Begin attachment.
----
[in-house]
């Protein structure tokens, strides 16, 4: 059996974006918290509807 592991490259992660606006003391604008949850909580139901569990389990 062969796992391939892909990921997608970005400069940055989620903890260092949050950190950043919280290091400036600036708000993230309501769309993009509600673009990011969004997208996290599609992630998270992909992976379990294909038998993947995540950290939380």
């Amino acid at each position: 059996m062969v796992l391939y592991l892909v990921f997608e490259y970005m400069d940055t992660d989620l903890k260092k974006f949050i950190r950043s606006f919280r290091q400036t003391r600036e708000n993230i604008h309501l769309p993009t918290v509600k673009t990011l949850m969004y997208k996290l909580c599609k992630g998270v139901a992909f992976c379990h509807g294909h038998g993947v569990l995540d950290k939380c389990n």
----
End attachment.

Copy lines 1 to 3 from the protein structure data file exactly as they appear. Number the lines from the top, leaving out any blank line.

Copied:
[in-house]
């Protein structure tokens, strides 16, 4: 059996974006918290509807 592991490259992660606006003391604008949850909580139901569990389990 062969796992391939892909990921997608970005400069940055989620903890260092949050950190950043919280290091400036600036708000993230309501769309993009509600673009990011969004997208996290599609992630998270992909992976379990294909038998993947995540950290939380």
């Amino acid at each position: 059996m062969v796992l391939y592991l892909v990921f997608e490259y970005m400069d940055t992660d989620l903890k260092k974006f949050i950190r950043s606006f919280r290091q400036t003391r600036e708000n993230i604008h309501l769309p993009t918290v509600k673009t990011l949850m969004y997208k996290l909580c599609k992630g998270v139901a992909f992976c379990h509807g294909h038998g993947v569990l995540d950290k939380c389990n």